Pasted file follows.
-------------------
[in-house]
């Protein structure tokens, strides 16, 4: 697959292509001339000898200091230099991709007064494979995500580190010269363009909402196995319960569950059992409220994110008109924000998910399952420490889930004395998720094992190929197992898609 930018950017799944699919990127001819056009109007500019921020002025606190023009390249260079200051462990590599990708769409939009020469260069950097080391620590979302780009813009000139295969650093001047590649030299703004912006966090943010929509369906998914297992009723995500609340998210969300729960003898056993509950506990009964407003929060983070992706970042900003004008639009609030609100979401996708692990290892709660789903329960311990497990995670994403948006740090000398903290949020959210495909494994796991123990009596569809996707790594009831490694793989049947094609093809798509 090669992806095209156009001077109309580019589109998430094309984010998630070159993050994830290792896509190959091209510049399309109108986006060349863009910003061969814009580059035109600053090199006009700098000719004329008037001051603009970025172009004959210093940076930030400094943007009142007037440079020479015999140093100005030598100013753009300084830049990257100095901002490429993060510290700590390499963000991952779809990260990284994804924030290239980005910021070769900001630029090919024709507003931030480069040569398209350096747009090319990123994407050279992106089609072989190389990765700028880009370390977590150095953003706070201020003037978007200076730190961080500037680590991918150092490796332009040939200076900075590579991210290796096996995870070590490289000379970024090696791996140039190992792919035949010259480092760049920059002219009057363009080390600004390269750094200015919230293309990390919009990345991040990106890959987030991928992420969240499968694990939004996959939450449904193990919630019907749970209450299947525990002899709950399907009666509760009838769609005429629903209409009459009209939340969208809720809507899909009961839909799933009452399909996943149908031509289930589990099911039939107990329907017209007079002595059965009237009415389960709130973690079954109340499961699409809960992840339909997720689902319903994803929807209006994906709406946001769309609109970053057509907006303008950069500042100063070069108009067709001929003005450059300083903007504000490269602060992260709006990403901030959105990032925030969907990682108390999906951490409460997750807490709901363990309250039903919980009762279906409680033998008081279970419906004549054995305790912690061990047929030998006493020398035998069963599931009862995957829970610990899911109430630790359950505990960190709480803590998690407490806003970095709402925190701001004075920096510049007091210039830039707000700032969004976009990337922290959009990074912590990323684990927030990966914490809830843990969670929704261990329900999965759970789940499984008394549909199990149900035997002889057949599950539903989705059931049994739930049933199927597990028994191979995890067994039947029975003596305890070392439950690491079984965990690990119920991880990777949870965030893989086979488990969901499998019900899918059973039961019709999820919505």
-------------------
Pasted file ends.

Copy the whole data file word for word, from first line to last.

[in-house]
């Protein structure tokens, strides 16, 4: 697959292509001339000898200091230099991709007064494979995500580190010269363009909402196995319960569950059992409220994110008109924000998910399952420490889930004395998720094992190929197992898609 930018950017799944699919990127001819056009109007500019921020002025606190023009390249260079200051462990590599990708769409939009020469260069950097080391620590979302780009813009000139295969650093001047590649030299703004912006966090943010929509369906998914297992009723995500609340998210969300729960003898056993509950506990009964407003929060983070992706970042900003004008639009609030609100979401996708692990290892709660789903329960311990497990995670994403948006740090000398903290949020959210495909494994796991123990009596569809996707790594009831490694793989049947094609093809798509 090669992806095209156009001077109309580019589109998430094309984010998630070159993050994830290792896509190959091209510049399309109108986006060349863009910003061969814009580059035109600053090199006009700098000719004329008037001051603009970025172009004959210093940076930030400094943007009142007037440079020479015999140093100005030598100013753009300084830049990257100095901002490429993060510290700590390499963000991952779809990260990284994804924030290239980005910021070769900001630029090919024709507003931030480069040569398209350096747009090319990123994407050279992106089609072989190389990765700028880009370390977590150095953003706070201020003037978007200076730190961080500037680590991918150092490796332009040939200076900075590579991210290796096996995870070590490289000379970024090696791996140039190992792919035949010259480092760049920059002219009057363009080390600004390269750094200015919230293309990390919009990345991040990106890959987030991928992420969240499968694990939004996959939450449904193990919630019907749970209450299947525990002899709950399907009666509760009838769609005429629903209409009459009209939340969208809720809507899909009961839909799933009452399909996943149908031509289930589990099911039939107990329907017209007079002595059965009237009415389960709130973690079954109340499961699409809960992840339909997720689902319903994803929807209006994906709406946001769309609109970053057509907006303008950069500042100063070069108009067709001929003005450059300083903007504000490269602060992260709006990403901030959105990032925030969907990682108390999906951490409460997750807490709901363990309250039903919980009762279906409680033998008081279970419906004549054995305790912690061990047929030998006493020398035998069963599931009862995957829970610990899911109430630790359950505990960190709480803590998690407490806003970095709402925190701001004075920096510049007091210039830039707000700032969004976009990337922290959009990074912590990323684990927030990966914490809830843990969670929704261990329900999965759970789940499984008394549909199990149900035997002889057949599950539903989705059931049994739930049933199927597990028994191979995890067994039947029975003596305890070392439950690491079984965990690990119920991880990777949870965030893989086979488990969901499998019900899918059973039961019709999820919505």